### Solution

- This experiment has never been run before, so the given probability is subjective.
- Presumably, the commentator has access to each player’s performance statistics over the entire season. So, the given probability is likely empirical.
- Rolling 2 dice results in a sample space with equally likely outcomes. This probability is theoretical. (We’ll learn how to calculate that probability later in this chapter.)

## Your Turn 7.21

## Who Knew?

### Benford’s Law

In 1938, Frank Benford published a paper (“The law of anomalous numbers,” in *Proceedings of the American Philosophical Society*) with a surprising result about probabilities. If you have a list of numbers that spans at least a couple of orders of magnitude (meaning that if you divide the largest by the smallest, the result is at least 100), then the digits 1–9 are not equally likely to appear as the first digit of those numbers, as you might expect. Benford arrived at this conclusion using empirical probabilities; he found that 1 was about 6 times as likely to be the initial digit as 9 was!

## New Probabilities from Old: Complements

One of the goals of the rest of this chapter is learning how to break down complicated probability calculations into easier probability calculations. We’ll look at the first of the tools we can use to accomplish this goal in this section; the rest will come later.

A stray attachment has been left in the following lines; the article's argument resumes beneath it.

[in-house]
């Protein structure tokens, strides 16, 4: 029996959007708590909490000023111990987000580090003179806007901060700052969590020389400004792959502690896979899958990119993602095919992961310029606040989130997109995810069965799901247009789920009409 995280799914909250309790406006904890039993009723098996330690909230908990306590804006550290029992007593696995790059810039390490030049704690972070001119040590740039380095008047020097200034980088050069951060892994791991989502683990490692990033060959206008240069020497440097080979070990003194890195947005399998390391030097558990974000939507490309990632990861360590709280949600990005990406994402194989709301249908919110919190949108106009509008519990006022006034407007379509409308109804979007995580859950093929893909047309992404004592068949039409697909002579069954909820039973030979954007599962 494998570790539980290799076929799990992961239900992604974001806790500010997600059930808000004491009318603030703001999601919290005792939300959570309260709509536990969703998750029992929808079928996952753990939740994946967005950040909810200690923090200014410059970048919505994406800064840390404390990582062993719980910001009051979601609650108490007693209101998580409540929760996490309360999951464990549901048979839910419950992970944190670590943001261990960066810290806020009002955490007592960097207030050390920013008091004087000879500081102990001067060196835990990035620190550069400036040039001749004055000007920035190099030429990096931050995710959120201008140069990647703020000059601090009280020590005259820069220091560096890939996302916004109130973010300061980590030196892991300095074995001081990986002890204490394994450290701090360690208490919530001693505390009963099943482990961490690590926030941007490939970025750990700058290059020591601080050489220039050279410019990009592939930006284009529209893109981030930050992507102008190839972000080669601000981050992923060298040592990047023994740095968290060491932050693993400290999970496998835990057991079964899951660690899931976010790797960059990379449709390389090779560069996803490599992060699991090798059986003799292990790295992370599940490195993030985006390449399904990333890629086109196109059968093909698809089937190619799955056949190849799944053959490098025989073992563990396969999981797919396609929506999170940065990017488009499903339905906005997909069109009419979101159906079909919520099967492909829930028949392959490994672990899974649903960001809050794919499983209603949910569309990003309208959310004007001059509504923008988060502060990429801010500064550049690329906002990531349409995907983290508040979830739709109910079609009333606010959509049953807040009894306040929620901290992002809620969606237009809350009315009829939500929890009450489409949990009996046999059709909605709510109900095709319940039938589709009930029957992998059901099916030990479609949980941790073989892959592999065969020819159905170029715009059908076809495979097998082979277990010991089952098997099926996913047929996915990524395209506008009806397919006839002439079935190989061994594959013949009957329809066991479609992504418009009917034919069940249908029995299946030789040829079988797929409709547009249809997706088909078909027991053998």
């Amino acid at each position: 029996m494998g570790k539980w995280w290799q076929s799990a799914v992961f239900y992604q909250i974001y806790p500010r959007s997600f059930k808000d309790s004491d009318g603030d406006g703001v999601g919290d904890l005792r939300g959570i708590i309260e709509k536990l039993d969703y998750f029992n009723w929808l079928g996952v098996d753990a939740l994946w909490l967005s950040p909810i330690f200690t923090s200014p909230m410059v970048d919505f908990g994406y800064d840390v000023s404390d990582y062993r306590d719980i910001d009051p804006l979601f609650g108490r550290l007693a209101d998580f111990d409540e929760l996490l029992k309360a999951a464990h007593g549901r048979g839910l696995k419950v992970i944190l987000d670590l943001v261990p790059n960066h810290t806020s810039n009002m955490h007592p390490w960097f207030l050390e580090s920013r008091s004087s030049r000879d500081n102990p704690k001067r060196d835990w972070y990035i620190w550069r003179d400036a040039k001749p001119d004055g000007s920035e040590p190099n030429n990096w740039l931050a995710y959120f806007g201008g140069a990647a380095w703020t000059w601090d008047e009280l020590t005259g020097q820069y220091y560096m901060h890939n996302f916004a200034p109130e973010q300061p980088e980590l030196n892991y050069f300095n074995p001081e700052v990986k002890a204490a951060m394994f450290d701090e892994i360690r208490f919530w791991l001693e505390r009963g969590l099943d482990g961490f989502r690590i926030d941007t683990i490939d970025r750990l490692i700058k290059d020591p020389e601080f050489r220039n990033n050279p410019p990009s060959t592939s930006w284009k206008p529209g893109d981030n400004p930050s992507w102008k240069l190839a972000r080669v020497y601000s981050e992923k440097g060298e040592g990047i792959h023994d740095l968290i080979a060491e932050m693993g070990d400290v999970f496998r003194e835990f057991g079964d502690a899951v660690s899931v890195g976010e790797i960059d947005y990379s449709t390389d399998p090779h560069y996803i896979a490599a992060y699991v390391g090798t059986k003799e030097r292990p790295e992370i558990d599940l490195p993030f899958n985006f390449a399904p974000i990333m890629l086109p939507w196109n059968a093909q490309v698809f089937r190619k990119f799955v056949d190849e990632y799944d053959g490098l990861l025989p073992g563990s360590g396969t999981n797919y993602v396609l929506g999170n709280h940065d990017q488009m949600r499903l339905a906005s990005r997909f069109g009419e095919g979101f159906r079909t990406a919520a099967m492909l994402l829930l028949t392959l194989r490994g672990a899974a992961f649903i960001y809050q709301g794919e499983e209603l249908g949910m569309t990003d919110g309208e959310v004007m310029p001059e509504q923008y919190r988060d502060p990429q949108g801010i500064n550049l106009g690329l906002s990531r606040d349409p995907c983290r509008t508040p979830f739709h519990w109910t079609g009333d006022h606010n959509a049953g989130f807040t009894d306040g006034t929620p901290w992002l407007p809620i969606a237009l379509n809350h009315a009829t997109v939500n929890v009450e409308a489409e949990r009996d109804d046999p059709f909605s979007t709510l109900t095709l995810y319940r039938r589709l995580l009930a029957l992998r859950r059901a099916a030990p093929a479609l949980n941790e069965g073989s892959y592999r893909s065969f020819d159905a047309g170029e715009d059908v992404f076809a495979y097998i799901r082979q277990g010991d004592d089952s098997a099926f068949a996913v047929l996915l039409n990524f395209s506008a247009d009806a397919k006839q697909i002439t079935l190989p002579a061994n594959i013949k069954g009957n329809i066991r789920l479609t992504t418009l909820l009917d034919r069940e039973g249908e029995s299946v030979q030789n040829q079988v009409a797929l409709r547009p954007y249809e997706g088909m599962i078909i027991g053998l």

Given an event $E$, the **complement** of $E$ (denoted $E\prime $) is the collection of all of the outcomes that are *not* in $E$. (This is language that is taken from set theory, which you can learn more about elsewhere in this text.) Since every outcome in the sample space either is or is not in $E$, it follows that $n(E)+n(E\prime )=n(S)$. So, if the outcomes in $S$ are equally likely, we can compute theoretical probabilities $P(E)=\frac{n(E)}{n(S)}$ and $P(E\prime )=\frac{n(E\prime )}{n(S)}$. Then, adding these last two equations, we get $$$$

$$\begin{array}{ccc}\hfill P(E)+P(E\prime )& \hfill =\hfill & \frac{n(E)}{n(S)}+\frac{n(E\prime )}{n(S)}\hfill \\ \hfill & \hfill =\hfill & \frac{n(E)+n(E\prime )}{n(S)}\hfill \\ \hfill & \hfill =\hfill & \frac{n(S)}{n(S)}\hfill \\ \hfill & \hfill =\hfill & 1\hfill \end{array}$$

Thus, if we subtract $P(E\prime )$ from both sides, we can conclude that $P(E)=1-P(E\prime )$. Though we performed this calculation under the assumption that the outcomes in $S$ are all equally likely, the last equation is true in every situation.